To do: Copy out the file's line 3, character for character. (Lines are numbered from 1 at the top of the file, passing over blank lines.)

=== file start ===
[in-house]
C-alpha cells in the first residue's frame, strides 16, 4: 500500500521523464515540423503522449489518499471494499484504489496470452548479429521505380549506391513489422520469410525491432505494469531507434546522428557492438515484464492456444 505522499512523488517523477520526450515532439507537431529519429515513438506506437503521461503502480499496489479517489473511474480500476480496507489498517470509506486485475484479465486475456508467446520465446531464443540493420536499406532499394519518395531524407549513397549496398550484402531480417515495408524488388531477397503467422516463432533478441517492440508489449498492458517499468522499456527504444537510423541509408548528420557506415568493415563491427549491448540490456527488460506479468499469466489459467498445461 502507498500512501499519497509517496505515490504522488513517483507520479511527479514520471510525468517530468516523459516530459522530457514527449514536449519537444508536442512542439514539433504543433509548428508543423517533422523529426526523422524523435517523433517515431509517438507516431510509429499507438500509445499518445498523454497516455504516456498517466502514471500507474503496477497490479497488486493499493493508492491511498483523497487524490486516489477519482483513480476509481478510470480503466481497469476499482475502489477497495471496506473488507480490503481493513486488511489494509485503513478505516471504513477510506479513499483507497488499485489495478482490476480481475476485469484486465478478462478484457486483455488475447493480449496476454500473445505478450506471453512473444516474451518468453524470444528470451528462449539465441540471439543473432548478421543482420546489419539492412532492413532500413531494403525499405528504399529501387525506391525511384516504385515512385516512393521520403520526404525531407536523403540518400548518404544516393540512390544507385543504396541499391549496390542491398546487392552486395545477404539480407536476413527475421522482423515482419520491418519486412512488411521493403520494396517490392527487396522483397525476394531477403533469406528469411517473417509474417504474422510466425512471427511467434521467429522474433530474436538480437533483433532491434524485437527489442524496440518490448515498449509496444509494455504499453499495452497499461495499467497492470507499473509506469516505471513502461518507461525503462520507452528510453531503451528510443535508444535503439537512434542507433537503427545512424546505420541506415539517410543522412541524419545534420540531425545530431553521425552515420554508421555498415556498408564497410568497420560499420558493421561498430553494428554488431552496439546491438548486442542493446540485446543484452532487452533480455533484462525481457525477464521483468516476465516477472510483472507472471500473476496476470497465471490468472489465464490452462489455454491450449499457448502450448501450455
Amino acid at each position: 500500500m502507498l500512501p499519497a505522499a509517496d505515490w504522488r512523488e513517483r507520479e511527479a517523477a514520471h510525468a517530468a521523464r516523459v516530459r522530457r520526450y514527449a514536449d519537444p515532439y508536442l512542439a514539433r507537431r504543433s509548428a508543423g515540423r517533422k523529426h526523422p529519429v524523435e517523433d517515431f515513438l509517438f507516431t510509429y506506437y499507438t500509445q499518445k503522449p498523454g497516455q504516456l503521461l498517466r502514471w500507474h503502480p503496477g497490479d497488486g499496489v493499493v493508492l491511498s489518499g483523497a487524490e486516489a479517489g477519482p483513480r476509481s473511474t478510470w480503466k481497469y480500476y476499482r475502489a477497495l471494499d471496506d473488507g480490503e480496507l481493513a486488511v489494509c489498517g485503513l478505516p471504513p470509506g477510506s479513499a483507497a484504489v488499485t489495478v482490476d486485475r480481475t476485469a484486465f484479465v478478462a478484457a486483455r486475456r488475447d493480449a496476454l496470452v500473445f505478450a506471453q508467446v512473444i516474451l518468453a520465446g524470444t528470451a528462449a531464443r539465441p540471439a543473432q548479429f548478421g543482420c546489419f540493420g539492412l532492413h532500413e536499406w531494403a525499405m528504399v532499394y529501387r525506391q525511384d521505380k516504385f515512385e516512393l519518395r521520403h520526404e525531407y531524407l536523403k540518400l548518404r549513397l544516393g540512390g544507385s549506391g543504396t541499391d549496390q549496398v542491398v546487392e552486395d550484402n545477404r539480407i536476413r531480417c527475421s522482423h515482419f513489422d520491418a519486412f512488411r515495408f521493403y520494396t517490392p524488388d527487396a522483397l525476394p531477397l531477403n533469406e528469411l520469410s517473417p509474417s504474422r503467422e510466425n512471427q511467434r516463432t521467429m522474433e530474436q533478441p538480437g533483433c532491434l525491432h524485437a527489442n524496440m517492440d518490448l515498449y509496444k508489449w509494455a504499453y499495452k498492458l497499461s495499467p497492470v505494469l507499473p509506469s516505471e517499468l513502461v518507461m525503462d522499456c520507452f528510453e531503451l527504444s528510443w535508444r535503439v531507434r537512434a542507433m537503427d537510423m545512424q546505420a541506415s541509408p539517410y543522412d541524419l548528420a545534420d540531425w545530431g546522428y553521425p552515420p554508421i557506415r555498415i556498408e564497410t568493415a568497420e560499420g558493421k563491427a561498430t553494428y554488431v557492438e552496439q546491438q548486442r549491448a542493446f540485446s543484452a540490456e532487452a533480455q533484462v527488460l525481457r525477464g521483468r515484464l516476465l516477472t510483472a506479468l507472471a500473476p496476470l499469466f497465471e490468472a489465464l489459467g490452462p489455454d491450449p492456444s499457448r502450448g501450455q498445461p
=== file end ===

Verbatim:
Amino acid at each position: 500500500m502507498l500512501p499519497a505522499a509517496d505515490w504522488r512523488e513517483r507520479e511527479a517523477a514520471h510525468a517530468a521523464r516523459v516530459r522530457r520526450y514527449a514536449d519537444p515532439y508536442l512542439a514539433r507537431r504543433s509548428a508543423g515540423r517533422k523529426h526523422p529519429v524523435e517523433d517515431f515513438l509517438f507516431t510509429y506506437y499507438t500509445q499518445k503522449p498523454g497516455q504516456l503521461l498517466r502514471w500507474h503502480p503496477g497490479d497488486g499496489v493499493v493508492l491511498s489518499g483523497a487524490e486516489a479517489g477519482p483513480r476509481s473511474t478510470w480503466k481497469y480500476y476499482r475502489a477497495l471494499d471496506d473488507g480490503e480496507l481493513a486488511v489494509c489498517g485503513l478505516p471504513p470509506g477510506s479513499a483507497a484504489v488499485t489495478v482490476d486485475r480481475t476485469a484486465f484479465v478478462a478484457a486483455r486475456r488475447d493480449a496476454l496470452v500473445f505478450a506471453q508467446v512473444i516474451l518468453a520465446g524470444t528470451a528462449a531464443r539465441p540471439a543473432q548479429f548478421g543482420c546489419f540493420g539492412l532492413h532500413e536499406w531494403a525499405m528504399v532499394y529501387r525506391q525511384d521505380k516504385f515512385e516512393l519518395r521520403h520526404e525531407y531524407l536523403k540518400l548518404r549513397l544516393g540512390g544507385s549506391g543504396t541499391d549496390q549496398v542491398v546487392e552486395d550484402n545477404r539480407i536476413r531480417c527475421s522482423h515482419f513489422d520491418a519486412f512488411r515495408f521493403y520494396t517490392p524488388d527487396a522483397l525476394p531477397l531477403n533469406e528469411l520469410s517473417p509474417s504474422r503467422e510466425n512471427q511467434r516463432t521467429m522474433e530474436q533478441p538480437g533483433c532491434l525491432h524485437a527489442n524496440m517492440d518490448l515498449y509496444k508489449w509494455a504499453y499495452k498492458l497499461s495499467p497492470v505494469l507499473p509506469s516505471e517499468l513502461v518507461m525503462d522499456c520507452f528510453e531503451l527504444s528510443w535508444r535503439v531507434r537512434a542507433m537503427d537510423m545512424q546505420a541506415s541509408p539517410y543522412d541524419l548528420a545534420d540531425w545530431g546522428y553521425p552515420p554508421i557506415r555498415i556498408e564497410t568493415a568497420e560499420g558493421k563491427a561498430t553494428y554488431v557492438e552496439q546491438q548486442r549491448a542493446f540485446s543484452a540490456e532487452a533480455q533484462v527488460l525481457r525477464g521483468r515484464l516476465l516477472t510483472a506479468l507472471a500473476p496476470l499469466f497465471e490468472a489465464l489459467g490452462p489455454d491450449p492456444s499457448r502450448g501450455q498445461p